It was genuine honour to chair some of the key players in the European payments world, including the European Central Bank executive board member Gertrude Tumpel-Gugerell:
My speakers also included the European Commissioner for Internal Market and Services Michel Barnier, the head of the Financial Services Unit in the Competition Directorate, Ms. Irmfried Schwimann and the new Secretary-General of the European Payment Council, Mr. Marco Musto. What an excellent day, which entirely reinforced my prejudice that it is regulation that opens up competition that is the single most important driver towards the aforementioned next generation. Thanks also to Dominique Buysschaert from PayFair for being the lead sponsor of such an excellent event.
There was an interesting end to the day. The final speaker, Michel Barnier, was late because of traffic. So I had to fill in while we were waiting for him. Trying to be topical, I gave an off-the-cuff talk (which, it subsequently turned out, was rather well-received) explaining how next generation cards and payments might be used to help with the break up of the eurozone and a smooth transition to new monetary arrangements. Crazy? Maybe not.
Could Portugal leave the euro, as recently implied by their foreign minister, even though just nine months ago there was an emphatic view this could never happen.[From The Financial Services Club's Blog: What happens if a country leaves the Eurozone?]
This is a good question, and I don't think the role of technology is fully appreciated. Using Ireland as an example, I suggested that the hard e-punt might be the right way forward. This would be a reverse of John Major's suggestion of a hard ecu: remember that?
British Chancellor John Major is proposing a new European currency which would circulate alongside existing national currencies… The Conservative Government is sceptical about full monetary union and regards this new proposal as a way of putting forward a genuine alternative… It is envisaged that the currency, which Mr Major calls the "hard Ecu", would be used initially by businesses and tourists, and managed by a new European monetary fund.[From BBC ON THIS DAY | 20 | 1990: Major proposes new Euro currency]
This was entirely sensible then, and just as sensible in reverse now. It would work as follows:
- The Irish government announces that in three months they will leave the euro and they announce that their new currency will be the e-punt (which would have the same ISO currency code as the punt).
- On the appointed date, the government begins to sell bonds in e-punt and the e-punt is allowed to float against the euro.
- The euro would remain legal tender to the STR limit in Ireland and people would be allowed to keep euro bank accounts, euro credit cards and so on. There would be no need for people to open e-punt bank accounts immediately, although they might want to in time.
- Irish EMV terminals would default to e-punt and euro transactions would simply become cross-border (in this case, the border to cyberspace) transactions. No big deal. Shops could carry on as before pricing in euros if they want or in e-punts if they want to. No big deal.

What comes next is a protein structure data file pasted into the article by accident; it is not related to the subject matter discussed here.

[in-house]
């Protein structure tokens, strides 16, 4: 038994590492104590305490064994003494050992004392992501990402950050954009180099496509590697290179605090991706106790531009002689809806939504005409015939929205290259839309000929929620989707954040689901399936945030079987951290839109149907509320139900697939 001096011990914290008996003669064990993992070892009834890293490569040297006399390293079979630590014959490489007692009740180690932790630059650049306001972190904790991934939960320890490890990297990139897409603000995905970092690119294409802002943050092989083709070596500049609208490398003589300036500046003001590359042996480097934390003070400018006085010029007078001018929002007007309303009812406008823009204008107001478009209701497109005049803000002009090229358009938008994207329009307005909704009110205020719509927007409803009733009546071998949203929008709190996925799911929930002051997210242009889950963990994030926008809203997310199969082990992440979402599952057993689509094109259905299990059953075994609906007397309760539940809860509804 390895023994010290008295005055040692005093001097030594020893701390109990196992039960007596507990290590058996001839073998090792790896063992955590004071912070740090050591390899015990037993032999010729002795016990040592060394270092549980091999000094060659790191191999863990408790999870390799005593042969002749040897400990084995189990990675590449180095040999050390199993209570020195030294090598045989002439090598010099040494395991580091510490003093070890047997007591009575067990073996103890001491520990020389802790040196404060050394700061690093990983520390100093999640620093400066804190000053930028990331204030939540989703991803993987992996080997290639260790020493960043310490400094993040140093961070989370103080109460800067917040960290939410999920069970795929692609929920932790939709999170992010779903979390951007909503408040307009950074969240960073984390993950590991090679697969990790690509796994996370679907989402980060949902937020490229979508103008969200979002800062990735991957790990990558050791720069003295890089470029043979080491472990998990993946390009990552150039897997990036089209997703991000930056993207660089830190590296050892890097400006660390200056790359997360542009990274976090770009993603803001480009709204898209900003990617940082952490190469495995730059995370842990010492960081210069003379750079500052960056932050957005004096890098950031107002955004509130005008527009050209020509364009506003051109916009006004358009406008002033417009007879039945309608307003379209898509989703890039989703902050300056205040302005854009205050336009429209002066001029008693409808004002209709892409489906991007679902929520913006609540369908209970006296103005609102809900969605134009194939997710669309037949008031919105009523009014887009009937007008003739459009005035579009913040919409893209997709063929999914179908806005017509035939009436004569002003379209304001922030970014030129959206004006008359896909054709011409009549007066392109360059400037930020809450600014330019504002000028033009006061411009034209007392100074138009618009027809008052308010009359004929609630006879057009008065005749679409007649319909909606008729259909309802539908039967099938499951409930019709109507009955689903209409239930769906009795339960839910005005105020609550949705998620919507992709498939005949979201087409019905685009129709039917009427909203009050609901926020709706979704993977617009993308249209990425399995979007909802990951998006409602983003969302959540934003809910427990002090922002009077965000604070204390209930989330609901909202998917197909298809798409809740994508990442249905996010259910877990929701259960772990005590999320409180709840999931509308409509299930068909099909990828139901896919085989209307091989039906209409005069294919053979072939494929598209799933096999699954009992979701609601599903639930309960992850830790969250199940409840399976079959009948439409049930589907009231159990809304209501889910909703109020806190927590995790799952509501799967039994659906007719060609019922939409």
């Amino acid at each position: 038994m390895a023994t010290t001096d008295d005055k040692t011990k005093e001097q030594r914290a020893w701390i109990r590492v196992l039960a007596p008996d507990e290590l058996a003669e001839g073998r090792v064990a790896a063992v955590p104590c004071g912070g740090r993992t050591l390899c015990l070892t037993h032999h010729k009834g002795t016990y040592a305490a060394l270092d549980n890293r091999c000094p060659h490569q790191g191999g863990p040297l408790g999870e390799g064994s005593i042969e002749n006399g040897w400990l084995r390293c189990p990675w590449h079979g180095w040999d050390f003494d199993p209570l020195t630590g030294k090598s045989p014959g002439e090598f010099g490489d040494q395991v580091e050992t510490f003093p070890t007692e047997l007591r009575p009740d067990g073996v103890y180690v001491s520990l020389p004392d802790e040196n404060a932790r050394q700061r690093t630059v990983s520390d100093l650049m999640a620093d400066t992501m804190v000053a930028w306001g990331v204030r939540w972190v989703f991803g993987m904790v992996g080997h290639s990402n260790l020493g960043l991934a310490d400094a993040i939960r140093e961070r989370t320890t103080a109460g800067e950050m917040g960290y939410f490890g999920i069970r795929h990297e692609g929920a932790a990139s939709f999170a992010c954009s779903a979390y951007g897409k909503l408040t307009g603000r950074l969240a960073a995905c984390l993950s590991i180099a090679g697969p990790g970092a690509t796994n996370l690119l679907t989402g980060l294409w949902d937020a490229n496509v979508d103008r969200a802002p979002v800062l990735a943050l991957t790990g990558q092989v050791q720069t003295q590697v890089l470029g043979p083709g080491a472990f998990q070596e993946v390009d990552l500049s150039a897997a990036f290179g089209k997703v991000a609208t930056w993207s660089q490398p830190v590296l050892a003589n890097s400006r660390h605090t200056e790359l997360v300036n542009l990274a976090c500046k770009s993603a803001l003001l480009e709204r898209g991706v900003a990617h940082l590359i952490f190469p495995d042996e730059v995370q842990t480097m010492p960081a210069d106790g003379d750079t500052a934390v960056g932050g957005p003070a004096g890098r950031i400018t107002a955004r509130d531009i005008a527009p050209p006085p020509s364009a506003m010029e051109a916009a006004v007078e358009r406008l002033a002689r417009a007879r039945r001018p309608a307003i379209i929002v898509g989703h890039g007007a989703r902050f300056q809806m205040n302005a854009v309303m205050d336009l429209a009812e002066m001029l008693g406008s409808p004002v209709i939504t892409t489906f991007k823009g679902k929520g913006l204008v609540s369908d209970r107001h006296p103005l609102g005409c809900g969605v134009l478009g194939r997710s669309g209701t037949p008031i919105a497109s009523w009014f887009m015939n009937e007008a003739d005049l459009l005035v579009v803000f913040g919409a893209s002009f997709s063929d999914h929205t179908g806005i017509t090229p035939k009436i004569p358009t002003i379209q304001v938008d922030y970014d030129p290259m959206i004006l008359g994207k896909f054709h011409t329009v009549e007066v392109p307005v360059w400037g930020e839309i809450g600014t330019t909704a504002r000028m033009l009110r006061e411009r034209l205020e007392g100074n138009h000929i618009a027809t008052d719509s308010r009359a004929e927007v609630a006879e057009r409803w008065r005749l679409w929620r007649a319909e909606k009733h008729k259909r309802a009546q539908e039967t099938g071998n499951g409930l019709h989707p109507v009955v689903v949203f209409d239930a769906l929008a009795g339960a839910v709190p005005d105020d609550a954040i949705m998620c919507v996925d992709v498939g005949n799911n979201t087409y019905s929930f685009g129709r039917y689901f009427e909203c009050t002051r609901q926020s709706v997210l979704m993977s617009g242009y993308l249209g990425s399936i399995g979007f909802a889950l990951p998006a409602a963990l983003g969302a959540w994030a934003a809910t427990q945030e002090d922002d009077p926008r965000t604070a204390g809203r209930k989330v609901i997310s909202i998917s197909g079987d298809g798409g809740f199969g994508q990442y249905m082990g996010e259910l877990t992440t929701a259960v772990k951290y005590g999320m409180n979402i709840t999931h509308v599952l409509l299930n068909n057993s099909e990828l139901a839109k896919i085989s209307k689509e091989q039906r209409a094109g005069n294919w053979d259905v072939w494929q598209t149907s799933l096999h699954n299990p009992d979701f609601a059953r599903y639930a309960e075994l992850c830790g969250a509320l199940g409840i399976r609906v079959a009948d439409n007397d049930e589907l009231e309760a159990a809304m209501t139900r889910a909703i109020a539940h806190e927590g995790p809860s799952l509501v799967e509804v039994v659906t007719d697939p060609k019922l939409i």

Thus, the e-punt would become the first virtual fiat currency, there would be no need to create notes and coins, the Irish economy would become more efficient as a result an the disruption to commerce would be minimal. Over time, as mobile phones and who-knows-what become the standard technology for exchange, the need for cash (except for tax evasion and such like) will gradually fade. There will never be a physical punt, although they might make some for souvenir purposes I suppose. The Irish survived without a circulating means of exchange before, and they would survive again.
Since people could not go to the bank and draw out more money, they developed their own currency substitutes[From Digital Money: Payments without banks]
Having talked about using the transition to new currency as an opportunity to go cashless, imagine my surprise when I found this article in my RSS reader before bedtime:
Raul Eamets, professor of macroeconomics at the University of Tartu, proposed today during his TEDx talk that Estonia should stop using cash at all when adopting the Euro as the national currency[From Estonian Economist Suggests Abandoning Cash – Slashdot]
Yes! What a guy. So what was once nutty fringe stuff discussed only at the Digital Money Forum is marching towards the mainstream. Perhaps it's time to start looking further a field for the next trend in national currency!
If Facebook were a country, it would be the third largest in the world, so it figures that the social networking giant is trying to develop its own currency – Facebook Credits.[From Facebook Credits starting to make some real money]
It isn't a country, of course, and we shouldn't get too carried away with that kind of thinking. Perhaps a more practical, while still more radical option, would be to go down the Ron Paul route. Abolish legal tender laws and simply let the market sort it out.
HR 4248 would abolish the legal tender laws, allow the establishment of private mints, and repeal capital gains taxes on gold and silver, allowing them to compete effectively as currencies[From The Monetary Future: Ron Paul Testifies on Behalf of Free Competition in Currency Act]
(I'm not necessarily advocating going back to bullion here, just saying that perhaps the market might find a good answer.)
If the market does start from scratch, it's not going to end up with bits of paper and lumps of metal, it's going to start with mobile phones and the kind of smart "banknotes" (actually super-clever chip cards with e-paper and contactless interfaces) that we looked at for the Gates Foundation last year.
These opinions are my own (I think) and presented solely in my capacity as an interested member of the general public [posted with ecto]